Employees, who wish to do something about a reduction in the terms of their employment as a result of an unjustifiable action by their employer, may file a personal grievance for disadvantage under section 103(1)b of the ERA. Usually, employees who are still working for their employer file a personal grievance for disadvantage. Employees who have been fired or who have quit, would file a personal grievance for unjustified dismissal or constructive dismissal, respectively.
Conditions of Employment that are covered by a collective agreement or an individual employment agreement cannot be unilaterally varied in a substantial way by an employer unless there is a clause in the agreement to this effect. Minor variations that do not make the role "substantially different" are permissible.
Therefore claims of unjustified disadvantage usually arise from conditions of employment that are outside a collective agreement or a contract of employment. Examples are:
Section 103A, the "Test of Justification" also applies to disadvantage, so the employer must show that their action was justified substantially and procedurally.
Section 104 states that direct or indirect discrimination against employees on the 13 grounds set out in section 21(1) of the Human Rights Act 1993 is unlawful. Section 105 lists these grounds, namely:
Section 104 also adds 2 more prohibited grounds for discrimination to this list and they are:
Section 106 states that the "exceptions in relation to discrimination" in the Human Rights Act 1993 also apply to employment. For example, a church is entitled to discriminate against members of a different religion when advertising for a minister.
Section 108 prohibits direct or indirect sexual harassment by an employer where the harassment has a detrimental effect on the employee's employment, job performance, or job satisfaction. Section 117 prohibits sexual harassment by co-workers or customers.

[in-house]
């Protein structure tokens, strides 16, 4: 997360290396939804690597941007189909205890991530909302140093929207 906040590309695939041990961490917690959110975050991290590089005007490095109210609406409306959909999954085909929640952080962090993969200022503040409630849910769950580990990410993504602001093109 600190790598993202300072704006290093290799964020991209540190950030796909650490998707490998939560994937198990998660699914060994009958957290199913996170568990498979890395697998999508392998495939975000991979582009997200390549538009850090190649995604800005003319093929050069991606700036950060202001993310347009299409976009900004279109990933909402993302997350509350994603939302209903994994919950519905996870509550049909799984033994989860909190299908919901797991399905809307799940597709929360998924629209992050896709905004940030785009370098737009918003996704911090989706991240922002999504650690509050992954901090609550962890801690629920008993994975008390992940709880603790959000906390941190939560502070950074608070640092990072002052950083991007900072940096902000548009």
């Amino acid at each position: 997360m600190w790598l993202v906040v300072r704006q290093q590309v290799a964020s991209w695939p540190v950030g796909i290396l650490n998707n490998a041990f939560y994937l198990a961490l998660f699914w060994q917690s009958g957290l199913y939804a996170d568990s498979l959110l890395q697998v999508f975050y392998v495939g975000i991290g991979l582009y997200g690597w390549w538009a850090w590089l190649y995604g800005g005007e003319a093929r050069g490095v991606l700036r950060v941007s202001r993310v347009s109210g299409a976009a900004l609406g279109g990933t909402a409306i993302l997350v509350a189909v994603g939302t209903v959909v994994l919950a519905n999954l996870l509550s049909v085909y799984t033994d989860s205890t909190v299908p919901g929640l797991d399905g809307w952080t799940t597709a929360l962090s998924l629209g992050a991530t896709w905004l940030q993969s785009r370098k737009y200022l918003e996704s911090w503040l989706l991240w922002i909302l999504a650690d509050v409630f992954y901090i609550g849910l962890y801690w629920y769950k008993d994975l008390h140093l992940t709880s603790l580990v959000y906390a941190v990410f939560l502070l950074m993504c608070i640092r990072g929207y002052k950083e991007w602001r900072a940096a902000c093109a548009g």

Section 109 prohibits racial harassment by an employer where the harassment has a detrimental effect on the employee's employment, job performance, or job satisfaction. Section 117 prohibits racial harassment by co-workers or customers.
Section 110 prohibits employers from discriminating against employees for their involvement (or non-involvement) in a union or other employees organisation.
The primary remedy when the employee has a personal grievance is reinstatement. (section 125) Other remedies include:
The Employment Relations Authority may also order interim reinstatement pending the hearing of the personal grievance (section 127). If the employee has contributed to the situation that gave rise to the personal grievance then the remedies may be reduced (section 124).
The amount of compensation for humiliation, loss of dignity, injury to feelings, etc. is at the discretion of the Authority and the Court and while there is no set maximum, there are indications that $27,000 is the upper limit. However, most amounts are well below this. Under the old ACC scheme, which was abolished in 1992, the maximum payout for personal injury was also $27,000.
Employees who are union members can ask the union to help them and legal costs will be low. However, cheap lawyers charge at least $150 per hour and large city firms $300-$450 per hour. It costs at least $200 to get a lawyer to file a notice of grievance. A day long mediation at the Department of Labor costs about $3000 in legal fees and to file a case with the Employment Relations Authority also costs about $3000 in legal fees. The average payout is between $2000 and $4000 Not surprisingly, 95% of cases do not go past mediation.